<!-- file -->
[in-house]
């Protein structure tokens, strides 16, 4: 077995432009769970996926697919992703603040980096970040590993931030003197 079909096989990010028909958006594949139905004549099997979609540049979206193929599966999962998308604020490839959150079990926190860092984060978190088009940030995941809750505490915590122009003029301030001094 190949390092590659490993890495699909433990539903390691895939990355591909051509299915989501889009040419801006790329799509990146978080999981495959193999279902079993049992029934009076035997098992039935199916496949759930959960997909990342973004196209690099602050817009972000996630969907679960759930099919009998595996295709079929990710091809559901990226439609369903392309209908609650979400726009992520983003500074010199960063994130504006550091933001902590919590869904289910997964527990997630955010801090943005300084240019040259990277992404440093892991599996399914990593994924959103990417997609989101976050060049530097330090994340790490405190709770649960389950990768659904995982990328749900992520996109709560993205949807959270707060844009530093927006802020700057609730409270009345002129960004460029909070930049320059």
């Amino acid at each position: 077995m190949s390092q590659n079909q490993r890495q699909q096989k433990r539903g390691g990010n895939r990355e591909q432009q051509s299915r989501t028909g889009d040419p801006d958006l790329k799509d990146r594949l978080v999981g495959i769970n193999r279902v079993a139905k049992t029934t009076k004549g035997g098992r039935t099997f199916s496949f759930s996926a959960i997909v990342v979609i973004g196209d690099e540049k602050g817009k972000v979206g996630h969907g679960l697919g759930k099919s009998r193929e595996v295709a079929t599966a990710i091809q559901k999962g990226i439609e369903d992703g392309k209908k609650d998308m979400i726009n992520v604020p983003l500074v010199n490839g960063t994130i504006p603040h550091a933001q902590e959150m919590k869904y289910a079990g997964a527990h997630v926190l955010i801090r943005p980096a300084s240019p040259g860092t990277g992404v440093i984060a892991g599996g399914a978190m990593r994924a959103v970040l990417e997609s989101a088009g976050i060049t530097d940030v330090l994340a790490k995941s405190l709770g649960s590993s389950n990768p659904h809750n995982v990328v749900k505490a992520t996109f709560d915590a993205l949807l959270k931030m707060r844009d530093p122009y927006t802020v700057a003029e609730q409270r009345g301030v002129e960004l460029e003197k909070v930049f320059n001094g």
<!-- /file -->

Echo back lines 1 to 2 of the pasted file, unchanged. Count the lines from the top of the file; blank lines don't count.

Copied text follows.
[in-house]
């Protein structure tokens, strides 16, 4: 077995432009769970996926697919992703603040980096970040590993931030003197 079909096989990010028909958006594949139905004549099997979609540049979206193929599966999962998308604020490839959150079990926190860092984060978190088009940030995941809750505490915590122009003029301030001094 190949390092590659490993890495699909433990539903390691895939990355591909051509299915989501889009040419801006790329799509990146978080999981495959193999279902079993049992029934009076035997098992039935199916496949759930959960997909990342973004196209690099602050817009972000996630969907679960759930099919009998595996295709079929990710091809559901990226439609369903392309209908609650979400726009992520983003500074010199960063994130504006550091933001902590919590869904289910997964527990997630955010801090943005300084240019040259990277992404440093892991599996399914990593994924959103990417997609989101976050060049530097330090994340790490405190709770649960389950990768659904995982990328749900992520996109709560993205949807959270707060844009530093927006802020700057609730409270009345002129960004460029909070930049320059």